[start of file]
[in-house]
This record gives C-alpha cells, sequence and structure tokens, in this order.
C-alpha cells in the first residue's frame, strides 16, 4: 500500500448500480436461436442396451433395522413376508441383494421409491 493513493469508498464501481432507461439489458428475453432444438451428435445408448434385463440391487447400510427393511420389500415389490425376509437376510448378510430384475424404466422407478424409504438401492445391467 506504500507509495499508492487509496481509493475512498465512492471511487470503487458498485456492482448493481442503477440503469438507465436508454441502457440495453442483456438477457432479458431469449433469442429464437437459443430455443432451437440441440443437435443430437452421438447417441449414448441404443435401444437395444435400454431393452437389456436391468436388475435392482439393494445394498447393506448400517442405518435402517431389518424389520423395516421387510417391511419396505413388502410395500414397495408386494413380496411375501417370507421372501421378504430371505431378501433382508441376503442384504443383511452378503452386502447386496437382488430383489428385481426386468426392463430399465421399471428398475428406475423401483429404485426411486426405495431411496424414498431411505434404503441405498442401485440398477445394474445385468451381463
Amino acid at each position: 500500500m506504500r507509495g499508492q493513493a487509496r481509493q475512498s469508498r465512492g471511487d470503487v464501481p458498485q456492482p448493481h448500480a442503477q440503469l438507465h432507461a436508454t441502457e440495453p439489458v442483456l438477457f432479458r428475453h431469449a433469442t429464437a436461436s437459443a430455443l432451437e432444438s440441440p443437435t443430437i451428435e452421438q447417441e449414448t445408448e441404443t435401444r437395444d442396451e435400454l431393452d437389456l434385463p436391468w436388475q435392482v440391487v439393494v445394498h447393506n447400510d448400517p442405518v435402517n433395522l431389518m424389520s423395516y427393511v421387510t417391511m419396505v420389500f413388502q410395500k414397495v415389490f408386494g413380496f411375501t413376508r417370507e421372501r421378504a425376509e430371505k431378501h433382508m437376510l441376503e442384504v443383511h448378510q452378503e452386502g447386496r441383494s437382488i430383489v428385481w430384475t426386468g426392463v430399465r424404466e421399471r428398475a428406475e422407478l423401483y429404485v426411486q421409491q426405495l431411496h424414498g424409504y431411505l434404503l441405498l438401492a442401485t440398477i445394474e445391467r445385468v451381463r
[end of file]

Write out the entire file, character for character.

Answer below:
[in-house]
This record gives C-alpha cells, sequence and structure tokens, in this order.
C-alpha cells in the first residue's frame, strides 16, 4: 500500500448500480436461436442396451433395522413376508441383494421409491 493513493469508498464501481432507461439489458428475453432444438451428435445408448434385463440391487447400510427393511420389500415389490425376509437376510448378510430384475424404466422407478424409504438401492445391467 506504500507509495499508492487509496481509493475512498465512492471511487470503487458498485456492482448493481442503477440503469438507465436508454441502457440495453442483456438477457432479458431469449433469442429464437437459443430455443432451437440441440443437435443430437452421438447417441449414448441404443435401444437395444435400454431393452437389456436391468436388475435392482439393494445394498447393506448400517442405518435402517431389518424389520423395516421387510417391511419396505413388502410395500414397495408386494413380496411375501417370507421372501421378504430371505431378501433382508441376503442384504443383511452378503452386502447386496437382488430383489428385481426386468426392463430399465421399471428398475428406475423401483429404485426411486426405495431411496424414498431411505434404503441405498442401485440398477445394474445385468451381463
Amino acid at each position: 500500500m506504500r507509495g499508492q493513493a487509496r481509493q475512498s469508498r465512492g471511487d470503487v464501481p458498485q456492482p448493481h448500480a442503477q440503469l438507465h432507461a436508454t441502457e440495453p439489458v442483456l438477457f432479458r428475453h431469449a433469442t429464437a436461436s437459443a430455443l432451437e432444438s440441440p443437435t443430437i451428435e452421438q447417441e449414448t445408448e441404443t435401444r437395444d442396451e435400454l431393452d437389456l434385463p436391468w436388475q435392482v440391487v439393494v445394498h447393506n447400510d448400517p442405518v435402517n433395522l431389518m424389520s423395516y427393511v421387510t417391511m419396505v420389500f413388502q410395500k414397495v415389490f408386494g413380496f411375501t413376508r417370507e421372501r421378504a425376509e430371505k431378501h433382508m437376510l441376503e442384504v443383511h448378510q452378503e452386502g447386496r441383494s437382488i430383489v428385481w430384475t426386468g426392463v430399465r424404466e421399471r428398475a428406475e422407478l423401483y429404485v426411486q421409491q426405495l431411496h424414498g424409504y431411505l434404503l441405498l438401492a442401485t440398477i445394474e445391467r445385468v451381463r